7. Because that is what was photographed and therefore definitive and not speculative. The M41 story is that the initial shipment only got as far as depots in Japan before the cease-fire. I'm sure they made it to S Korea thereafter, and M47s too, when the US began stationing garrison forces in S Korea. And perhaps this is the source of confusion. Just about every type of US service equipment will have been in S Korea at some point after the cease-fire. There may well be pictures of them in Korea, but when? We see pictures of Tortoises and A41 Centurions in Germany shortly after the end of the war but we do not claim that makes them present during the war. Did everything in Vietnam carry the white star? The M41 was certainly deployed to Vietnam with US and ARVN forces. There are many photos: white stars notably absent. The M114 was there for a short time with US forces, but was withdrawn by the end of 1964 in favour of the M113. So it was only there for a few months, and that would have been the original M114 and not the M114A1 with the commander's cupola. The M114 proved to be mechanically unreliable and underpowered with poor cross country performance and very poor survivability - especially against mine strikes. However, ARVN did continue to operate the M114 after the US withdrew it. I think they had about 80 of them. I think you're on a hiding to nothing with the M59 in Vietnam. The M113 was in service almost 4 years before US combat forces were deployed to Vietnam and only about a year after the US sent its first "advisers". It wasn't even worthy of giving to ARVN! By the time that US forces were sent the diesel M113A1 had supplanted the petrol M113 in front-line units.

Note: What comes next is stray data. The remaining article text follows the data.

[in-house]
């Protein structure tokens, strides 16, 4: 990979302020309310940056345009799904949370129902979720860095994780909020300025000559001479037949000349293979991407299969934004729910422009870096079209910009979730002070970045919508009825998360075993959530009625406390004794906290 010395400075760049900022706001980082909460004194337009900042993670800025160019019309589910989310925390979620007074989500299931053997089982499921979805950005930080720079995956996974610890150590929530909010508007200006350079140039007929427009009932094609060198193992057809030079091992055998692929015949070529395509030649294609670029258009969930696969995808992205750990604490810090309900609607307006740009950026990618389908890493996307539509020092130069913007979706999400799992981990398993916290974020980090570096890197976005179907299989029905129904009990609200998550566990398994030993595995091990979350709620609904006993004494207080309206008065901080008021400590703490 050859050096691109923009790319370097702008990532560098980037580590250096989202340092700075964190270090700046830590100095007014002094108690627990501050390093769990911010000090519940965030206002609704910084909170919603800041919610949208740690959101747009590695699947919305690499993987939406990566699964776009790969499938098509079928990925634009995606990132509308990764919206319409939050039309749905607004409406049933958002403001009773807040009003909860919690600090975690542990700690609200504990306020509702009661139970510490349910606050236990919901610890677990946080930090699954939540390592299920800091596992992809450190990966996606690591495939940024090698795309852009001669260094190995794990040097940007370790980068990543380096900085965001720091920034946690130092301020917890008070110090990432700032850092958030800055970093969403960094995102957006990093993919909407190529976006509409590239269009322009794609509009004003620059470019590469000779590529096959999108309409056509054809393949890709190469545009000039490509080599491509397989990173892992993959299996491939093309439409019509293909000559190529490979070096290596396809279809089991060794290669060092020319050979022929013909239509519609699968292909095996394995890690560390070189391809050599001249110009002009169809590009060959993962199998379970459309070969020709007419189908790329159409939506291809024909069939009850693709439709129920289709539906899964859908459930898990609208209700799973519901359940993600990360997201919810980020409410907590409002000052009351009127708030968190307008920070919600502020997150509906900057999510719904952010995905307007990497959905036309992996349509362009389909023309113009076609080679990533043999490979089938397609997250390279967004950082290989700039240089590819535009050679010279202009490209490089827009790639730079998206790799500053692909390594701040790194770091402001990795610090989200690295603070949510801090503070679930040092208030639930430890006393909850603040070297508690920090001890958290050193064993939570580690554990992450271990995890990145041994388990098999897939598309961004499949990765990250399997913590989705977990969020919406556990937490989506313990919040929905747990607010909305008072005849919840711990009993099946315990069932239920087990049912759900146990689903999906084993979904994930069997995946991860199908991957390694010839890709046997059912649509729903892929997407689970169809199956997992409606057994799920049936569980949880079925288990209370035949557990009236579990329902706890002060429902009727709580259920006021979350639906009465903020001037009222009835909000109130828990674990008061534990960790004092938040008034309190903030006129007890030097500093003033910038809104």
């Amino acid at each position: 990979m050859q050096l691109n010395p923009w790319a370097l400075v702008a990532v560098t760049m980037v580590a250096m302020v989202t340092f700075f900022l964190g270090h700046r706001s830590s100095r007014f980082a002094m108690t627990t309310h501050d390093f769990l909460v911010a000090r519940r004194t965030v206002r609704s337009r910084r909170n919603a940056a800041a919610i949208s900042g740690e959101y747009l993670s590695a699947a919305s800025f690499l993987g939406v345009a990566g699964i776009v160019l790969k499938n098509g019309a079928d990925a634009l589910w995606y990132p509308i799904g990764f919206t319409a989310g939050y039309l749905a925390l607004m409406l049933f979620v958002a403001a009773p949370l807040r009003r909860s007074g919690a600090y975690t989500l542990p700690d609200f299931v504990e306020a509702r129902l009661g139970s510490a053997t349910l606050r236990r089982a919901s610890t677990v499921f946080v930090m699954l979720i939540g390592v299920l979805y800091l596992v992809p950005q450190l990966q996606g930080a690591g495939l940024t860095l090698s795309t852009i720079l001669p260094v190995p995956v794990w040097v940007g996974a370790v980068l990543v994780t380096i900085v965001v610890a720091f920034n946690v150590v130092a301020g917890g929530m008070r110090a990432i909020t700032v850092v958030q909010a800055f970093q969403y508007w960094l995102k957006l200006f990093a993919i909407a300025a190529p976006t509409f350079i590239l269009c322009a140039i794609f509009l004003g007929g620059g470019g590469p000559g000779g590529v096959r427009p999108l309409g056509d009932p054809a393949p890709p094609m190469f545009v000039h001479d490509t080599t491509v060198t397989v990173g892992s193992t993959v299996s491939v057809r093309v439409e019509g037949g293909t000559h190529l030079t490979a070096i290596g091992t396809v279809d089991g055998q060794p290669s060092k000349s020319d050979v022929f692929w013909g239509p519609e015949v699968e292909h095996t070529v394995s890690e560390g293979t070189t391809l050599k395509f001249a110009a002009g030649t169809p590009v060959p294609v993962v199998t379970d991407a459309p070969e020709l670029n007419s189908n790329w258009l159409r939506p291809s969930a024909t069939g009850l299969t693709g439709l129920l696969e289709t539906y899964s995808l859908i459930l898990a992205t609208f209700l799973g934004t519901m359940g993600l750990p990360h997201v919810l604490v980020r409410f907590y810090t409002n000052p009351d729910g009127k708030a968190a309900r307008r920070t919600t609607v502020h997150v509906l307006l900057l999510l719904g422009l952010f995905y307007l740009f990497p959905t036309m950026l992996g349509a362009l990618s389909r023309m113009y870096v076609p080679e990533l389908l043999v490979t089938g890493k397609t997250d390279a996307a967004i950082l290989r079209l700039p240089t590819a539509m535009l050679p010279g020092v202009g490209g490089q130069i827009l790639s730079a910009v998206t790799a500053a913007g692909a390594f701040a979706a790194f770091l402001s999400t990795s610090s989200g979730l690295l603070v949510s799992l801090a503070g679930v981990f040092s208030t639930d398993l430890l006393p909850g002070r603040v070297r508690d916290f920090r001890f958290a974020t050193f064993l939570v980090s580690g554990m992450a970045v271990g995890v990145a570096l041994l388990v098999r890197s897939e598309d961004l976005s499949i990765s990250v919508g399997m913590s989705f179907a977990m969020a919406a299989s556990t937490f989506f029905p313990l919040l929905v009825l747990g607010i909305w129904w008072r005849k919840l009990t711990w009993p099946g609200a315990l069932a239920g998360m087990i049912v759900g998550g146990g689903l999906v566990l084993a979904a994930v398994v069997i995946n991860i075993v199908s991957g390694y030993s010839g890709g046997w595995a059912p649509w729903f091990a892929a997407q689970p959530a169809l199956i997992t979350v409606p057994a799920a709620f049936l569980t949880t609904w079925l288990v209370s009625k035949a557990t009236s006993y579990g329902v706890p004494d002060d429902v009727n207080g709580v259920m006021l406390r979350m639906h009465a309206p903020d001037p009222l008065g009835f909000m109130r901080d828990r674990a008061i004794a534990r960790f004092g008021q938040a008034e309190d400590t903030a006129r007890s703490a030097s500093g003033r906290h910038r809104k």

8. Coincidentally this just came up over on Missing Lynx........ https://www.tapatalk.com/groups/missinglynx/some-interesting-tyre-photos-via-the-nz-national-a-t332544.html#p1681338
  9. That colour is officially Light Stone BS361. It is best described as a brownish sand. And it is hardly new: it's been in use since the 1st Gulf War in 1990, over 30 years ago. Vallejo and Xtracrylix both offer alleged matches, XA1313 and 71.143 respectively. Online colour swatches are subject to many variables and are only ever indicative.